The US system is incredibly flawed. If you look at it closely, you will see that their concept of a fair trial is so far removed from ours as to almost be from different planets. It is not that ours should be more like the US system, more that the US system should be more like ours. The amount of plea bargaining that goes on is appalling- justice is not served, but the system is expedited and the smallest amount of money saved.

    Don’t forget that in the US the defendant’s lawyers are also known to go in to bat for them in the media as well, holding press conferences where they set out the defendant’s side of things. The whole thing is a circus. That is if the defendant can even get a lawyer. I remember talking to a US professor a few years ago who is an expert in this area, and her telling me about some states where the non-urban areas have to send to the state capital to get a defence lawyer, as nobody outside of the public defender office would do it because it pays so little. As an aside, I suspect that NZ will go like that in a few years time.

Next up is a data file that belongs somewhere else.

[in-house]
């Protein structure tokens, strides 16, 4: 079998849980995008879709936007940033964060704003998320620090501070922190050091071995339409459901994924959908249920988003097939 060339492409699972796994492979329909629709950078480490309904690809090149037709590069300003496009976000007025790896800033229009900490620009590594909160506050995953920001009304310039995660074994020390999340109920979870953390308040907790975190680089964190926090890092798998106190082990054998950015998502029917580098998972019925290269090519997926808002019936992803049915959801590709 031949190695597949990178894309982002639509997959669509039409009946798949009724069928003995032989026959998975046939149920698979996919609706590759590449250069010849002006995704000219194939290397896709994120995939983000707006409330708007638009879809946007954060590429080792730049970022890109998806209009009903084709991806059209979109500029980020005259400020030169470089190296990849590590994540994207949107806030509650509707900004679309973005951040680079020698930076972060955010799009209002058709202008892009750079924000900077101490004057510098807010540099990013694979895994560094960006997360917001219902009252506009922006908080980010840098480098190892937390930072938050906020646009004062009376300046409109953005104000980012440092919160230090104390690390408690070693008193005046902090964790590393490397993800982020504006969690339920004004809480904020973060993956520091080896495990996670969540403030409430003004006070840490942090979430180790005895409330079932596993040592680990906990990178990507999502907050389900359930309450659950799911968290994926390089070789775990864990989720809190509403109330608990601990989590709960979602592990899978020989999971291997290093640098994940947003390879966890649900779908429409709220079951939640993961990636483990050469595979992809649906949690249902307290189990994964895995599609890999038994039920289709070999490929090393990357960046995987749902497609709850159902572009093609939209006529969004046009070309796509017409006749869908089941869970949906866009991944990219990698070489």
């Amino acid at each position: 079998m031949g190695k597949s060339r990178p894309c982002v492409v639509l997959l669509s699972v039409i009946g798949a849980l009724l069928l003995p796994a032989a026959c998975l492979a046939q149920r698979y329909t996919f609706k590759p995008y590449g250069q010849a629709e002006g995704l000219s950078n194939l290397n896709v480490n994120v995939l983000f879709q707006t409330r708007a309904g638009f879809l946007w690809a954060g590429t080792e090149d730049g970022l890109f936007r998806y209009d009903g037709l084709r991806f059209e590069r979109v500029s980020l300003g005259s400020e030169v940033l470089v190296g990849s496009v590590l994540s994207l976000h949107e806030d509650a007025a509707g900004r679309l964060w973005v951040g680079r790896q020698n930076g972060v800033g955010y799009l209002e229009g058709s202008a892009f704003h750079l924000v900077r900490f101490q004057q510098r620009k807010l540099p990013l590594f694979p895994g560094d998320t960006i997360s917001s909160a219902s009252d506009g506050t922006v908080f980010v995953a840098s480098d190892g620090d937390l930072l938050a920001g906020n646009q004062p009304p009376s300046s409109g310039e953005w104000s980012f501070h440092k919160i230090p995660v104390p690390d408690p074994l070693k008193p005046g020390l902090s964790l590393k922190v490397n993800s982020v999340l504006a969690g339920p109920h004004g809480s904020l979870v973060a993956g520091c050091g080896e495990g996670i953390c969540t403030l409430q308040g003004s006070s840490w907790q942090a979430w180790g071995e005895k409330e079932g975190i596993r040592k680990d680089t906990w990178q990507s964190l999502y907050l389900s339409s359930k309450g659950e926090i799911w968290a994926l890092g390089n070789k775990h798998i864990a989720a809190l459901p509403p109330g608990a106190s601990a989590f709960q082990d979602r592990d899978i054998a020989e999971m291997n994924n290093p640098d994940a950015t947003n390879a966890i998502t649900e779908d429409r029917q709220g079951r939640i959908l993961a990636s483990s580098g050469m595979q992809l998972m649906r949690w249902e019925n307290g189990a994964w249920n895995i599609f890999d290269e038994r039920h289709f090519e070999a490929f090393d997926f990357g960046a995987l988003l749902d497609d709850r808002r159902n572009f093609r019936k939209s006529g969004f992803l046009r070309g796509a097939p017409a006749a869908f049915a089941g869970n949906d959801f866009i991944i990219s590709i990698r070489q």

Anyway, to sum up- the US criminal justice process is, for the most part, a joke.

    Laworder,

    the judiciary is not supposed to hand down sentences near the maximums. The maximums are not targets, they are maximums. To get a maximum sentence you would need a lengthy list of similar offending, plus an horrific offence for which you are being punished. That is how it should be. The uninformed public think that the maximums are there to be used, but the public is wrong.

    Your example of Llewellyn Burchill is not pertinent to this discussion because you are describing his application for civil legal aid, which has different criteria than for criminal legal aid. It is much more difficult to obtain, actually. Your other example also appears to be a matter of civil legal aid, as a criminal defendant cannot ‘hound’ anyone through the courts.